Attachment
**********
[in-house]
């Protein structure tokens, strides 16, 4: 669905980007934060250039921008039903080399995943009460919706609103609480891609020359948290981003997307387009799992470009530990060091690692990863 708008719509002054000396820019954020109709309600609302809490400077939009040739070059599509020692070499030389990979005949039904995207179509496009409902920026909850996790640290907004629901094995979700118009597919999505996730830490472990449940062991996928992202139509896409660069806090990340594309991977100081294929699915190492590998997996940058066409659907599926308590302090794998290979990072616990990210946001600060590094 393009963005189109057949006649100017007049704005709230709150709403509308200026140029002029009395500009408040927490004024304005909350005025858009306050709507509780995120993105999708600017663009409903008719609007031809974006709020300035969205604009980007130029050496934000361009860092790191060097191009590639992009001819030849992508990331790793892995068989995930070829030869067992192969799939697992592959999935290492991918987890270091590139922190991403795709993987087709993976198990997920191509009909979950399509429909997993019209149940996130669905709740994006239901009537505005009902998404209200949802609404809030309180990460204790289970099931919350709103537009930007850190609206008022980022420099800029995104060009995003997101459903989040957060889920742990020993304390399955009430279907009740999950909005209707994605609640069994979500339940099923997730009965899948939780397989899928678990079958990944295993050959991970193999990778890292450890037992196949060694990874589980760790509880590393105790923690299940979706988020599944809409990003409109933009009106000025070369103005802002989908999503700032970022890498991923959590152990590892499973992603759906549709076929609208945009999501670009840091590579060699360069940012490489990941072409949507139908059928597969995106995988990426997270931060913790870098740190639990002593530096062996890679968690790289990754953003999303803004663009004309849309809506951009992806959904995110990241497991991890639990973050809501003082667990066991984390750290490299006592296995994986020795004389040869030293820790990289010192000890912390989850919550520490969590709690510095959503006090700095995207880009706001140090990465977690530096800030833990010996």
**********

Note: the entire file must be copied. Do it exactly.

[in-house]
């Protein structure tokens, strides 16, 4: 669905980007934060250039921008039903080399995943009460919706609103609480891609020359948290981003997307387009799992470009530990060091690692990863 708008719509002054000396820019954020109709309600609302809490400077939009040739070059599509020692070499030389990979005949039904995207179509496009409902920026909850996790640290907004629901094995979700118009597919999505996730830490472990449940062991996928992202139509896409660069806090990340594309991977100081294929699915190492590998997996940058066409659907599926308590302090794998290979990072616990990210946001600060590094 393009963005189109057949006649100017007049704005709230709150709403509308200026140029002029009395500009408040927490004024304005909350005025858009306050709507509780995120993105999708600017663009409903008719609007031809974006709020300035969205604009980007130029050496934000361009860092790191060097191009590639992009001819030849992508990331790793892995068989995930070829030869067992192969799939697992592959999935290492991918987890270091590139922190991403795709993987087709993976198990997920191509009909979950399509429909997993019209149940996130669905709740994006239901009537505005009902998404209200949802609404809030309180990460204790289970099931919350709103537009930007850190609206008022980022420099800029995104060009995003997101459903989040957060889920742990020993304390399955009430279907009740999950909005209707994605609640069994979500339940099923997730009965899948939780397989899928678990079958990944295993050959991970193999990778890292450890037992196949060694990874589980760790509880590393105790923690299940979706988020599944809409990003409109933009009106000025070369103005802002989908999503700032970022890498991923959590152990590892499973992603759906549709076929609208945009999501670009840091590579060699360069940012490489990941072409949507139908059928597969995106995988990426997270931060913790870098740190639990002593530096062996890679968690790289990754953003999303803004663009004309849309809506951009992806959904995110990241497991991890639990973050809501003082667990066991984390750290490299006592296995994986020795004389040869030293820790990289010192000890912390989850919550520490969590709690510095959503006090700095995207880009706001140090990465977690530096800030833990010996």